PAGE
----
Women’s reproductive health is once again in the national spotlight. In March, the Supreme Court heard oral arguments in the case, Whole Woman’s Health v. Hellerstedt (formerly Whole Woman’s Health v. Cole, et. al) a mammoth abortion case reviewing the validity of Texas abortion clinic regulations specifically designed to protect maternal health.
Both sides made different arguments in the name of “maternal health.” Supporters of the law argue that it is beneficial and necessary for the health of women who are undergoing an abortion to require abortion clinics to follow basic medical standards, and for the abortion provider to have hospital admitting privileges at a nearby hospital in case of emergency complications.
Opponents of the law, on the other hand, argue that it is detrimental to maternal health for abortion clinics to be held to the same medical standards as other surgical centers and for abortion providers to be obligated to secure admitting privileges. As some abortion clinics and providers would be unable to meet these standards, opponents of the law argue that clinics would be forced to close and, consequently, there would be fewer abortion providers available to women. This, they argue, imposes an “undue burden” on the right to abortion.
During the oral arguments, however, some of the Justices pointed out the lack of actual evidence on the record that the Texas law is directly responsible for abortion clinic closures and related to any decrease in abortion access for women.
As this case sits before the Supreme Court, an underlying question surfaces: What exactly is “maternal health,” and how has it been defined legally by the courts in the abortion context? Although the definition of maternal health is not under direct question in the current Supreme Court case, it is nonetheless essential to the present debate to discuss the meaning of maternal health, and to consider whether or not it has not been adequately defined by the courts and legislatures for the practical purposes of abortion-related law.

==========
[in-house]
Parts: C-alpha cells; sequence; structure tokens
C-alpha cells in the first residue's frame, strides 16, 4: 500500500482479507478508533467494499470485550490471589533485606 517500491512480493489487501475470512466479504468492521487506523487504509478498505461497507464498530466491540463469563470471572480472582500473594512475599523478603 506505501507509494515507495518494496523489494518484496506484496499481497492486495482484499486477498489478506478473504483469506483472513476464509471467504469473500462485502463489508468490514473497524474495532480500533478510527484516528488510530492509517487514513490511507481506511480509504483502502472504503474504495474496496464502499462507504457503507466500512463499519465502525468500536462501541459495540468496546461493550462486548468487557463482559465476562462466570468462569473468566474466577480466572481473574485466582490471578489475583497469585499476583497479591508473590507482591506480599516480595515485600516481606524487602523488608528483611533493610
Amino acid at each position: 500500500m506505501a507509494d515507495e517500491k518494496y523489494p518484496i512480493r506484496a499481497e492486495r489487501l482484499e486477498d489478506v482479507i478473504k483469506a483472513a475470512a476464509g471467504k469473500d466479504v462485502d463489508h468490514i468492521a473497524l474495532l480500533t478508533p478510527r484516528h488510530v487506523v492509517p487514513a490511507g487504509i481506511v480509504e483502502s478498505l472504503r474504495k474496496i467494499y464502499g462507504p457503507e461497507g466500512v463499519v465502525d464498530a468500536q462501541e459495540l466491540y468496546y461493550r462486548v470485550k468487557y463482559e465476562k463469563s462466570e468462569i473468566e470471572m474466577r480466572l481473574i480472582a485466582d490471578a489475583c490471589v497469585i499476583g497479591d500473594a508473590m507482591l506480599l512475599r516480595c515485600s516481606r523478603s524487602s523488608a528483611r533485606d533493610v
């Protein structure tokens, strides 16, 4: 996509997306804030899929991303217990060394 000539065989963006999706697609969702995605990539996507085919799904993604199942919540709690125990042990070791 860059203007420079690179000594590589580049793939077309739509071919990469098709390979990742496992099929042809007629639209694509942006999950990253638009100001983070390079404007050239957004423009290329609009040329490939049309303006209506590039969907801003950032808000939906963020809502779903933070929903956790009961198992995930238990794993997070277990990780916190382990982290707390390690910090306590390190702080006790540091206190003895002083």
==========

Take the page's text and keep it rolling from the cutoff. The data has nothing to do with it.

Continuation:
In Roe v. Wade (1973), the Supreme Court established that the government may regulate and even prohibit abortion, as long as an exception is made “where it is necessary, in the appropriate medical judgment, for the preservation of the life or health of the mother.” This exception to abortion laws for maternal health is called the “maternal health exception.”
But what does “health of the mother” mean?
Roe explicitly instructed that its holding be “read together” with the definition of health as stated in the Supreme Court case, Doe v. Bolton (1973). That case defined maternal health as a state of maternal well-being determined, not solely by medical considerations, but “in light of all factors – physical, emotional, psychological, familial, and the woman’s age – relevant to the well being of the patient. All these factors may relate to health.”
What sort of “factors relevant to well-being” can be used to avoid abortion regulations by invoking the maternal health exception? According to the Court in Roe, the woman’s “health” can be determined by factors such as:
- “a distressful life and future;”
- “the distress, for all concerned, associated with the unwanted child;”
- “the additional difficulties and continuing stigma of unwed motherhood.”
The language used by the Supreme Court in Roe and Doe has allowed abortion providers to resort to a wide variety of reasons to successfully tap into the maternal health exception.
In Planned Parenthood v. Casey (1992), the Supreme Court asserted that women’s reliance on abortion to live the kind of social and economic life they desire is a legitimate factor to be considered in determining what constitutes women’s health/well-being for purposes of abortion law. The Casey Court asserted that “people have organized intimate relationships and made choices that define their views of themselves and their places in society, in reliance on the availability of abortion…. The ability of women to participate equally in the economic and social life of the Nation has been facilitated by their ability to control their reproductive lives.” Here, the Court failed to take the opportunity to clarify the definition of maternal health, and the maternal health exception remained vague and all-encompassing.
Consequently, the perimeters of the right to abortion itself are undefined and expansive. It is the subjective nature of the definition of maternal health that has given the right to abortion its reach and power. Since Roe, the broad definition of maternal health and the subsequent unrestrained right to abortion have resulted in increased difficulty in enacting meaningful abortion policies and the striking down of reasonable abortion regulations.
When it comes to the law, objective and functioning definitions are necessary in order for policies to be useful and practically applied in real situations. If key legal terms are not clearly defined, there are no “teeth” to a law, and it is left open to endless interpretation.
As it did in Casey, the Supreme Court has an opportunity in the current case to define maternal health with greater clarity and draw boundaries to contain the ever-expanding right to abortion… or to do just the opposite.